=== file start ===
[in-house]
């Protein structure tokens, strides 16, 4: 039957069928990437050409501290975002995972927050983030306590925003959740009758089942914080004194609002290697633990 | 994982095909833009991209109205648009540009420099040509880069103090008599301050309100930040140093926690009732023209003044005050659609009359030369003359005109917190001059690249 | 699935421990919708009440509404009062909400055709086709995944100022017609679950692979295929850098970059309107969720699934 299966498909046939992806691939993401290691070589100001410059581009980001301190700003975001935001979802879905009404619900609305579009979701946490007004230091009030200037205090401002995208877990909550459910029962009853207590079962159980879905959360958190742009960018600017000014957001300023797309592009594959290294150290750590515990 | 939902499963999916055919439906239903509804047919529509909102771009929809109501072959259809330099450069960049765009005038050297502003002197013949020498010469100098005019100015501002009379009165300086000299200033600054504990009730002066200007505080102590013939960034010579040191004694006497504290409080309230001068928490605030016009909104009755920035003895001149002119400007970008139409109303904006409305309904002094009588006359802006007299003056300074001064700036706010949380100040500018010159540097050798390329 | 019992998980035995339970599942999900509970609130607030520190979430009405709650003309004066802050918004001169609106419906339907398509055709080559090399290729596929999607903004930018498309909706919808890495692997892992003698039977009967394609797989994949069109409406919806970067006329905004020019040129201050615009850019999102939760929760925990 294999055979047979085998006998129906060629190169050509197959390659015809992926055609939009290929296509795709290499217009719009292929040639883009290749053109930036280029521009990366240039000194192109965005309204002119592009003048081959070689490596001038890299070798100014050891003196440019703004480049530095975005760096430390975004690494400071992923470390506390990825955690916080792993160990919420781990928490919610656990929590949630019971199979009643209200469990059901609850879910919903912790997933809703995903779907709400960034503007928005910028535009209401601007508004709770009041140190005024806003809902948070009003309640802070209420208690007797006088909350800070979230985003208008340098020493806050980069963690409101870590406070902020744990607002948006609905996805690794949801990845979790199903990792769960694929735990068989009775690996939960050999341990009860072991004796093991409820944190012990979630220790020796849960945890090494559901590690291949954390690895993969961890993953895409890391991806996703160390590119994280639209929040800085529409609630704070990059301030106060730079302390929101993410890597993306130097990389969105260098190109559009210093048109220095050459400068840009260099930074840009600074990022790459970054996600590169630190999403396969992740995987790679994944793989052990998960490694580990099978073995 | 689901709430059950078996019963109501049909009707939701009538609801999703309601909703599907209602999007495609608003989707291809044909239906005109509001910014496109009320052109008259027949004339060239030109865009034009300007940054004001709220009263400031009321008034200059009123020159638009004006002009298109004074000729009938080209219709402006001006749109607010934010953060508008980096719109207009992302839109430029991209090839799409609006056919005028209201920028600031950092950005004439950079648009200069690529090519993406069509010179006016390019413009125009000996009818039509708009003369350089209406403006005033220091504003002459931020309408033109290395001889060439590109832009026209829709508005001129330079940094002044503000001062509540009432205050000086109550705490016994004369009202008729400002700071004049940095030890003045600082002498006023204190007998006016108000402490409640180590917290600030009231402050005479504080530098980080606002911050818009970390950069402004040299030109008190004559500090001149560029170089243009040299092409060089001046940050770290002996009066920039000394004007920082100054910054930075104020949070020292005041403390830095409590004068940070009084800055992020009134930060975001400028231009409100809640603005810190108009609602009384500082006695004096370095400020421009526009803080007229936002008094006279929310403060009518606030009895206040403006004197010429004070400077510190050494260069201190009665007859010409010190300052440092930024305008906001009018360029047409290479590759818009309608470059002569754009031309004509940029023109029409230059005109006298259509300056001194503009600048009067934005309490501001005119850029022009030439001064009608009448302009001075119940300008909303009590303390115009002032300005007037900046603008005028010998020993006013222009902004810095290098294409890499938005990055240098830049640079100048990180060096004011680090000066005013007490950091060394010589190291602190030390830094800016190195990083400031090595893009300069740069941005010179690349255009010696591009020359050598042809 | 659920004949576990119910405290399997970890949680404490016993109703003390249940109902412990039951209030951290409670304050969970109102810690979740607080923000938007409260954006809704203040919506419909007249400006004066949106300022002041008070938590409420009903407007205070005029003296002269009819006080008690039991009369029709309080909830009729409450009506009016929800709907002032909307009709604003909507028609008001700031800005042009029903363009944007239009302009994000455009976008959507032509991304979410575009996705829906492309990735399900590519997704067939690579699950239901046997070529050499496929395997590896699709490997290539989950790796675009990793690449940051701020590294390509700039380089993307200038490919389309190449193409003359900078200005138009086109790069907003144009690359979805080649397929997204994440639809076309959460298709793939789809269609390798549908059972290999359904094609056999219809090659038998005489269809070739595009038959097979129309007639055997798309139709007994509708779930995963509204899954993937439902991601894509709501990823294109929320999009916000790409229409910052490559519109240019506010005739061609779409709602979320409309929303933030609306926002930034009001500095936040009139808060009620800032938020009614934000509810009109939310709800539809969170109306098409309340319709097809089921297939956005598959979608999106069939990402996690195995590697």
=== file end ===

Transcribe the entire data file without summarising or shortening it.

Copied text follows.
[in-house]
């Protein structure tokens, strides 16, 4: 039957069928990437050409501290975002995972927050983030306590925003959740009758089942914080004194609002290697633990 | 994982095909833009991209109205648009540009420099040509880069103090008599301050309100930040140093926690009732023209003044005050659609009359030369003359005109917190001059690249 | 699935421990919708009440509404009062909400055709086709995944100022017609679950692979295929850098970059309107969720699934 299966498909046939992806691939993401290691070589100001410059581009980001301190700003975001935001979802879905009404619900609305579009979701946490007004230091009030200037205090401002995208877990909550459910029962009853207590079962159980879905959360958190742009960018600017000014957001300023797309592009594959290294150290750590515990 | 939902499963999916055919439906239903509804047919529509909102771009929809109501072959259809330099450069960049765009005038050297502003002197013949020498010469100098005019100015501002009379009165300086000299200033600054504990009730002066200007505080102590013939960034010579040191004694006497504290409080309230001068928490605030016009909104009755920035003895001149002119400007970008139409109303904006409305309904002094009588006359802006007299003056300074001064700036706010949380100040500018010159540097050798390329 | 019992998980035995339970599942999900509970609130607030520190979430009405709650003309004066802050918004001169609106419906339907398509055709080559090399290729596929999607903004930018498309909706919808890495692997892992003698039977009967394609797989994949069109409406919806970067006329905004020019040129201050615009850019999102939760929760925990 294999055979047979085998006998129906060629190169050509197959390659015809992926055609939009290929296509795709290499217009719009292929040639883009290749053109930036280029521009990366240039000194192109965005309204002119592009003048081959070689490596001038890299070798100014050891003196440019703004480049530095975005760096430390975004690494400071992923470390506390990825955690916080792993160990919420781990928490919610656990929590949630019971199979009643209200469990059901609850879910919903912790997933809703995903779907709400960034503007928005910028535009209401601007508004709770009041140190005024806003809902948070009003309640802070209420208690007797006088909350800070979230985003208008340098020493806050980069963690409101870590406070902020744990607002948006609905996805690794949801990845979790199903990792769960694929735990068989009775690996939960050999341990009860072991004796093991409820944190012990979630220790020796849960945890090494559901590690291949954390690895993969961890993953895409890391991806996703160390590119994280639209929040800085529409609630704070990059301030106060730079302390929101993410890597993306130097990389969105260098190109559009210093048109220095050459400068840009260099930074840009600074990022790459970054996600590169630190999403396969992740995987790679994944793989052990998960490694580990099978073995 | 689901709430059950078996019963109501049909009707939701009538609801999703309601909703599907209602999007495609608003989707291809044909239906005109509001910014496109009320052109008259027949004339060239030109865009034009300007940054004001709220009263400031009321008034200059009123020159638009004006002009298109004074000729009938080209219709402006001006749109607010934010953060508008980096719109207009992302839109430029991209090839799409609006056919005028209201920028600031950092950005004439950079648009200069690529090519993406069509010179006016390019413009125009000996009818039509708009003369350089209406403006005033220091504003002459931020309408033109290395001889060439590109832009026209829709508005001129330079940094002044503000001062509540009432205050000086109550705490016994004369009202008729400002700071004049940095030890003045600082002498006023204190007998006016108000402490409640180590917290600030009231402050005479504080530098980080606002911050818009970390950069402004040299030109008190004559500090001149560029170089243009040299092409060089001046940050770290002996009066920039000394004007920082100054910054930075104020949070020292005041403390830095409590004068940070009084800055992020009134930060975001400028231009409100809640603005810190108009609602009384500082006695004096370095400020421009526009803080007229936002008094006279929310403060009518606030009895206040403006004197010429004070400077510190050494260069201190009665007859010409010190300052440092930024305008906001009018360029047409290479590759818009309608470059002569754009031309004509940029023109029409230059005109006298259509300056001194503009600048009067934005309490501001005119850029022009030439001064009608009448302009001075119940300008909303009590303390115009002032300005007037900046603008005028010998020993006013222009902004810095290098294409890499938005990055240098830049640079100048990180060096004011680090000066005013007490950091060394010589190291602190030390830094800016190195990083400031090595893009300069740069941005010179690349255009010696591009020359050598042809 | 659920004949576990119910405290399997970890949680404490016993109703003390249940109902412990039951209030951290409670304050969970109102810690979740607080923000938007409260954006809704203040919506419909007249400006004066949106300022002041008070938590409420009903407007205070005029003296002269009819006080008690039991009369029709309080909830009729409450009506009016929800709907002032909307009709604003909507028609008001700031800005042009029903363009944007239009302009994000455009976008959507032509991304979410575009996705829906492309990735399900590519997704067939690579699950239901046997070529050499496929395997590896699709490997290539989950790796675009990793690449940051701020590294390509700039380089993307200038490919389309190449193409003359900078200005138009086109790069907003144009690359979805080649397929997204994440639809076309959460298709793939789809269609390798549908059972290999359904094609056999219809090659038998005489269809070739595009038959097979129309007639055997798309139709007994509708779930995963509204899954993937439902991601894509709501990823294109929320999009916000790409229409910052490559519109240019506010005739061609779409709602979320409309929303933030609306926002930034009001500095936040009139808060009620800032938020009614934000509810009109939310709800539809969170109306098409309340319709097809089921297939956005598959979608999106069939990402996690195995590697």